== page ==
These strategies became key tools for dealing with problems that emerged when students returned to campus last fall.

But even with these programs in place, racial tensions boiled over on the campus last month. A major fight broke out between ethnic groups, sparked by online taunts. Seven students were arrested. An 18-year-old male was charged with second-degree assault and 20 students were suspended. A school security guard was injured in the melee.

Pahoa High and Intermediate School principal Kim Williamson.
Pahoa High & Intermediate Principal Kim Williamson came to the school seven years ago and has emphasized trauma-informed counseling as part of his leadership strategy. Cory Lum/Civil Beat/2022

“This unfortunate fight was symptomatic of larger issues (of) Micronesian students not feeling heard or seen,” said Williamson.

The fight sparked dialogue between teachers, administrators and students and prompted the school to build in lessons about tolerance and respect, Williamson said.

Members of the student government association sought to convey a healing message to the campus community. They settled on a Maya Angelou quote, posted on the large sign at the school entrance: “We are more alike than we are different.”

Williamson said that since kids returned last fall he’s made a point of freeing up time during recess to walk around campus so kids can see him and talk to him if they want.

His goal, he said, is not breaking up fights, but “cultivating relationships ahead of time” to prevent fights.

Still, since that Jan. 26 brawl, there have been several more clashes and incidents of disorderly conduct, but they were handled quickly by staff and things have otherwise been calm, Williamson said.

Given the longstanding underlying issues, Williamson said more sustained funding for behavioral support staff is essential.

“What usually happens is there is seed money to start, then the schools have to budget … for those positions,” he said. “When times are lean and we are trying to maximize classroom supports in core classrooms, often these smaller programs are where cuts happen.”

Pahoa High and Intermediate School front entrance sign a quote from Maya Angelou, "We are more alike than we are different".
Following the Jan. 26 fight spurred by racial tensions, the school posted a healing message on a sign by its front entrance. Cory Lum/Civil Beat/2022

Thinking Differently

Mental health professionals have long urged teachers to consider new strategies to account for the losses kids experienced during the pandemic, instead of jumping right back into regular classroom routines and expecting kids to fall right back in line.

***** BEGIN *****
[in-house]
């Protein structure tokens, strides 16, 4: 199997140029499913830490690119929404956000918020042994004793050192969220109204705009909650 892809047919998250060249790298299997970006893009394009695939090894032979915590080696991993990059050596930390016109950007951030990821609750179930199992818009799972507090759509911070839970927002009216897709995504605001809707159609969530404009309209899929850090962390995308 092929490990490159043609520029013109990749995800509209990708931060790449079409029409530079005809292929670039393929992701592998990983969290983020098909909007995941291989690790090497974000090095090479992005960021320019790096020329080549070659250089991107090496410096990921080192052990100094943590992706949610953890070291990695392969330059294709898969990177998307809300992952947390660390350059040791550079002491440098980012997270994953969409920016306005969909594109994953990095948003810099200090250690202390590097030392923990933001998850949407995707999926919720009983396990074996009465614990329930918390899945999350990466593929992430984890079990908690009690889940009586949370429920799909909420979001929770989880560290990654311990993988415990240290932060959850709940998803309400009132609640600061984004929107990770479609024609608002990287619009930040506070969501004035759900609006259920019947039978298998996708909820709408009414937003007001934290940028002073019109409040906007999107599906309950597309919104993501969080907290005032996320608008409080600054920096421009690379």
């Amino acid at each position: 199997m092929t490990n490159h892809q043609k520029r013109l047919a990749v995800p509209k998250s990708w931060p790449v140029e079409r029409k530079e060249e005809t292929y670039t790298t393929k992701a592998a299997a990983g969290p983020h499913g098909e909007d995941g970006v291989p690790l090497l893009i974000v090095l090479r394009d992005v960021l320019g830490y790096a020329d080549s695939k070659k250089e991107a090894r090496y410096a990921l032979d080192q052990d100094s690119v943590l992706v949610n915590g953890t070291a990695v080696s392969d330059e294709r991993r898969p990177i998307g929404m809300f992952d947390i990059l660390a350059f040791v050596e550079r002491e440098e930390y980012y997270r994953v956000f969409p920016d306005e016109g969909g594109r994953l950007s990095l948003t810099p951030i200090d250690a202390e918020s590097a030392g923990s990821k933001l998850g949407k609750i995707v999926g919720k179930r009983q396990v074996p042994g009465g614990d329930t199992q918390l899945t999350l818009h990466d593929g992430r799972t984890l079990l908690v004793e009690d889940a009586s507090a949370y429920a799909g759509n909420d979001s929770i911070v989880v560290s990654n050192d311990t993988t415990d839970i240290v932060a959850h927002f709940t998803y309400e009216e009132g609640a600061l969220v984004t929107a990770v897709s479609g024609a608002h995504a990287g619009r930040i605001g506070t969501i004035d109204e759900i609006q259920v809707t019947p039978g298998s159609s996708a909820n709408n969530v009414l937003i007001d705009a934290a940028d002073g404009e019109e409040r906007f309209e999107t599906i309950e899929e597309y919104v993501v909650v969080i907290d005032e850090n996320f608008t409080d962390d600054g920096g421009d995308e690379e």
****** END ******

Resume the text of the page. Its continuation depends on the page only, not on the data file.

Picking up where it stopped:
“How do we integrate kids back into the academic environment incrementally so we’re addressing anxieties?” asked Marentic, the DOE psychologist based in Kau-Keaau-Pahoa.

One Hawaii school, Waimea Middle on the north end of the island, has already adopted such practices.

The 208-student charter school saw a substantial increase in fights at the beginning of the academic year. Many disputes revolved around students readjusting to a structured environment, said sixth grade teacher Tina Yohon.

“There were a lot of … physical conflicts,” she said.

Waimea Middle School students enjoy recess after finishing lunch.
Waimea Middle on north Big island saw an escalation of fights this past fall as well, as students adjusted back to an in-person school environment. Cory Lum/Civil Beat/2022

Principal Janice English said she understood last April that her school would need to take steps to address the needs of students, many of whom come from impoverished, single-parent households, in order to avoid problems in the coming school year.

“I just got a sense that they needed more help than we could provide,” she said.

English and her team wrote a proposal for a grant from the Office of Hawaiian Affairs to fund a new art therapy position. The grant was approved but the funding did not come through until January, after disturbances had already erupted at the school.

Waimea Middle School art teacher Mr Pat Ayat gives a lecture before his students start working on their water color paintings of Kalo.
The school hired an art therapy teacher and counselor, Pat Ayat, this year, in order to incorporate more art into classes and allow students to express themselves. Cory Lum/Civil Beat/2022

With the $60,000 in grant funds, English hired a Native Hawaiian educator, Pat Ayat, as an art therapy teacher and counselor to help address student trauma.

On a recent school day, Ayat led a group of 12 students in a lesson about the taro plant and its significance to Hawaiian culture. The students also sketched pictures of a kalo leaf.

English said teachers and students had asked for more art to be integrated into coursework, and the class fills a social and emotional need. She said it is beneficial for kids to express themselves through art, using a Native Hawaiian term to refer to the process: “na‘au.”

Fights have decreased on campus since Ayat joined the staff, English said, explaining that adding the art classes offers a “layering of supports.”

Students start their water color paintings in Waimea Middle School art class taught by Mr Pat Ayat..
A student uses water colors to fill in a drawing of kalo after a brief history lesson in art therapy class. Cory Lum/Civil Beat/2022

To further address student needs, the school of grades 6 to 8 has also resumed a community volunteer program that first launched in 2013 in which mentors visit with students on campus before or after school. They help them with homework or just talk to them about things going on in their lives.

“If the kids can get help from classroom mentors, that’s less discipline for me,” English said.

Teachers have also adopted their own strategies. Yohon said she has had to recalibrate her teaching style as if she were teaching fourth and fifth graders.

She actively organizes field trips so her kids can go out into the community and release their energy.

Even with these new techniques in place, school administrators say improvements will not occur overnight.

“It’s going to take us until the end of the year to establish the rituals,” said English.